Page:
Child Sexual Assault
1. Child Sexual Assault Definition
2. Who are the Perpetrators of Child Sexual Abuse?
3. How Do You Know if a Child Has Been Sexually Abused?
4. What Are Some Symptoms or Possible Long-term Effects of Child Sexual Abuse?
5. There is Hope!
6. Adult Survivors
Child sexual abuse includes a wide range of sexual behaviors that takes place between a child and an older person. Behaviors that are sexually abusive often involve bodily contact, such as in the case of sexual kissing, touching, fondling of genitals, and oral, anal, or vaginal intercourse. However, behaviors may be sexually abusive even if they don’t involve contact, such as in the case of genital exposure (“flashing”), verbal pressure for sex, and sexual exploitation for purposes of prostitution or pornography.
Legal definitions of what constitutes child sexual abuse usually require that the perpetrator be older than the victim. For example, in some states sexual perpetrators must be at least 5 years older than their victims for the behavior to be considered child sexual abuse. In Washington State, depending on the age of the child, that difference can be as low as 3 years.
Unfortunately, there are not always obvious signs that a child has been sexually abused. Because sexual assault often occurs in private, and because it often does not result in physical evidence, child sexual abuse can be difficult to detect.
Some children who have been sexually abused may show symptoms of PTSD (Post-Traumatic Stress Disorder), including agitated behavior, frightening dreams, and repetitive play in which aspects of the abuse are expressed. Because of their sexual abuse, children may show sexual behavior or seductiveness that is inappropriate for their age. Some children will tend to “act out” with behavior problems, such as cruelty to others and running away, while other children will “act in” by becoming depressed or by withdrawing from friends or family. Sometimes children may try to injure themselves or attempt suicide. Long term effects may include: poor body image and low self-esteem, depression, sexual anxiety and engage in the use of unhealthy behaviors, such as alcohol abuse, drug abuse, self-harm and cutting, or binging and purging, to help mask painful emotions.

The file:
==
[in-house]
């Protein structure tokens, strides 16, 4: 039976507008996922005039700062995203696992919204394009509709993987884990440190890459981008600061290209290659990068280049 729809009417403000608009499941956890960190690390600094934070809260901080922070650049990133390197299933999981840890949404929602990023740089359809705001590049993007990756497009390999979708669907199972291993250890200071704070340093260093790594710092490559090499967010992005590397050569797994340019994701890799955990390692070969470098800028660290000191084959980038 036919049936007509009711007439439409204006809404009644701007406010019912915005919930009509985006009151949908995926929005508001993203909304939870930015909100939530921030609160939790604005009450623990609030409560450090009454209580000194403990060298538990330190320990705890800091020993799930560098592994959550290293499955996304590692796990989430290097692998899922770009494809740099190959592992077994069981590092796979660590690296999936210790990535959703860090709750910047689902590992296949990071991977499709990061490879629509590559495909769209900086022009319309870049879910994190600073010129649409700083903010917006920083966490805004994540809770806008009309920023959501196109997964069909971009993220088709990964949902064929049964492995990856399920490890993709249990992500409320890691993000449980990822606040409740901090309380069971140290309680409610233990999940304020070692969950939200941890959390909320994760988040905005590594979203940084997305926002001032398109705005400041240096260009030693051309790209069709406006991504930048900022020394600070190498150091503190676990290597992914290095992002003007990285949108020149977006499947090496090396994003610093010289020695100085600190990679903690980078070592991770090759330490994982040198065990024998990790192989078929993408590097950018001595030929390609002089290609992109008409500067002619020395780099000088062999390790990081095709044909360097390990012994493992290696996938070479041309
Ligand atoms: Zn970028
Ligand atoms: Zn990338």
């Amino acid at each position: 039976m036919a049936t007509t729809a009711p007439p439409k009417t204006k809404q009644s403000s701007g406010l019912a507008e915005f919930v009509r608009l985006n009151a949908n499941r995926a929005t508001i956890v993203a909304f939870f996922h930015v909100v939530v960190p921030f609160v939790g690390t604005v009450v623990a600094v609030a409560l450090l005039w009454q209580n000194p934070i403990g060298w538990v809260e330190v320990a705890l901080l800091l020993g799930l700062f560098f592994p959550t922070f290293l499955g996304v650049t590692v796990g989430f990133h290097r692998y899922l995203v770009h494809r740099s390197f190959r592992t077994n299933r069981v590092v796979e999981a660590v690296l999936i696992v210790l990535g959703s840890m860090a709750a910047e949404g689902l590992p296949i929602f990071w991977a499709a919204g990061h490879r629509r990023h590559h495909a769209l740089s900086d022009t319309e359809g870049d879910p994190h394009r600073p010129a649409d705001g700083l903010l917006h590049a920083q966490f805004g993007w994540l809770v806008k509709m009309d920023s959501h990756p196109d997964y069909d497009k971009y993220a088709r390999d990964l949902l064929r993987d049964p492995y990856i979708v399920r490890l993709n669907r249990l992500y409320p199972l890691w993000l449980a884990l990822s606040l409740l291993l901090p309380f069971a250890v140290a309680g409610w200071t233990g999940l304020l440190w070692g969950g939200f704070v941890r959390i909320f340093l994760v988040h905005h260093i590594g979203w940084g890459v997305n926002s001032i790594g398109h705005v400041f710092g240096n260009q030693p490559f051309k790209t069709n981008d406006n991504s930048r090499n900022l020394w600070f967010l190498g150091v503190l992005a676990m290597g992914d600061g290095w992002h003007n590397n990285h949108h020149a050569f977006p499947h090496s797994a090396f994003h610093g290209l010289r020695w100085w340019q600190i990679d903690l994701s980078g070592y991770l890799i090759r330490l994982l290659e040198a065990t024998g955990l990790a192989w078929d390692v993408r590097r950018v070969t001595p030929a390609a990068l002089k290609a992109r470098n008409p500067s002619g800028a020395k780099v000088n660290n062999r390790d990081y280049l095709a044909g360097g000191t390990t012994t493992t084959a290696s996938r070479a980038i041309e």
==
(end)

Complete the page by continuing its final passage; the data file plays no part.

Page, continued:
Many parents and caregivers fear the life-long aftermath of abuse. Surprisingly, these possible outcomes are largely the minority. With positive intervention most children who have been sexually abused go on to lead successful symptom-free lives.
If you were abused as a child and suffer from any of these symptoms, it may help you to connect with an advocate or mental health professional that has expertise in working with people who have been sexually abused. Contact 1 (800) 336-9591 to set up an appointment to speak a SDV&SA advocate today.